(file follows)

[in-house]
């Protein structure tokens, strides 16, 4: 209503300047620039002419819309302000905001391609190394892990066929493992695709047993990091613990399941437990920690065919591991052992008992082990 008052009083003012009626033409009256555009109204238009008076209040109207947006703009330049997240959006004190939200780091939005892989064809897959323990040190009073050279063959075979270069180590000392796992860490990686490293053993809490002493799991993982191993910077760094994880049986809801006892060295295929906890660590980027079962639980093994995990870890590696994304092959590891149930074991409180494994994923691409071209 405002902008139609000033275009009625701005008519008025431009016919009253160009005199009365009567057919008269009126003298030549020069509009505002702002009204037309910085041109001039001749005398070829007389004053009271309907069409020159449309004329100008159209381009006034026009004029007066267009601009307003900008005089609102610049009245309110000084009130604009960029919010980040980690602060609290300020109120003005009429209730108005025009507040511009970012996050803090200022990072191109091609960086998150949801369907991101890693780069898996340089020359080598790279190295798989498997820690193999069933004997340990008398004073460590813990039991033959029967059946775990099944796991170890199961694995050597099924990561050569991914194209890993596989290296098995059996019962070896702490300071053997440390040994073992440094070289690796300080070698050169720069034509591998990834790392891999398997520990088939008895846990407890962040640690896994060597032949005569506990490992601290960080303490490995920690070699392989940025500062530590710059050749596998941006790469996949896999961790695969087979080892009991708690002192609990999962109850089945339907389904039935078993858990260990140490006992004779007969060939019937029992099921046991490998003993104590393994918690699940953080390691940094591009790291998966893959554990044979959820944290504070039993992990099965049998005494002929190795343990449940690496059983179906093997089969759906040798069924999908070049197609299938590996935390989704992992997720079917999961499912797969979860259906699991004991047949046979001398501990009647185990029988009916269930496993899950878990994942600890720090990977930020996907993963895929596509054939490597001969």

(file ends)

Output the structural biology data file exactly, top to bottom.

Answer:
[in-house]
């Protein structure tokens, strides 16, 4: 209503300047620039002419819309302000905001391609190394892990066929493992695709047993990091613990399941437990920690065919591991052992008992082990 008052009083003012009626033409009256555009109204238009008076209040109207947006703009330049997240959006004190939200780091939005892989064809897959323990040190009073050279063959075979270069180590000392796992860490990686490293053993809490002493799991993982191993910077760094994880049986809801006892060295295929906890660590980027079962639980093994995990870890590696994304092959590891149930074991409180494994994923691409071209 405002902008139609000033275009009625701005008519008025431009016919009253160009005199009365009567057919008269009126003298030549020069509009505002702002009204037309910085041109001039001749005398070829007389004053009271309907069409020159449309004329100008159209381009006034026009004029007066267009601009307003900008005089609102610049009245309110000084009130604009960029919010980040980690602060609290300020109120003005009429209730108005025009507040511009970012996050803090200022990072191109091609960086998150949801369907991101890693780069898996340089020359080598790279190295798989498997820690193999069933004997340990008398004073460590813990039991033959029967059946775990099944796991170890199961694995050597099924990561050569991914194209890993596989290296098995059996019962070896702490300071053997440390040994073992440094070289690796300080070698050169720069034509591998990834790392891999398997520990088939008895846990407890962040640690896994060597032949005569506990490992601290960080303490490995920690070699392989940025500062530590710059050749596998941006790469996949896999961790695969087979080892009991708690002192609990999962109850089945339907389904039935078993858990260990140490006992004779007969060939019937029992099921046991490998003993104590393994918690699940953080390691940094591009790291998966893959554990044979959820944290504070039993992990099965049998005494002929190795343990449940690496059983179906093997089969759906040798069924999908070049197609299938590996935390989704992992997720079917999961499912797969979860259906699991004991047949046979001398501990009647185990029988009916269930496993899950878990994942600890720090990977930020996907993963895929596509054939490597001969």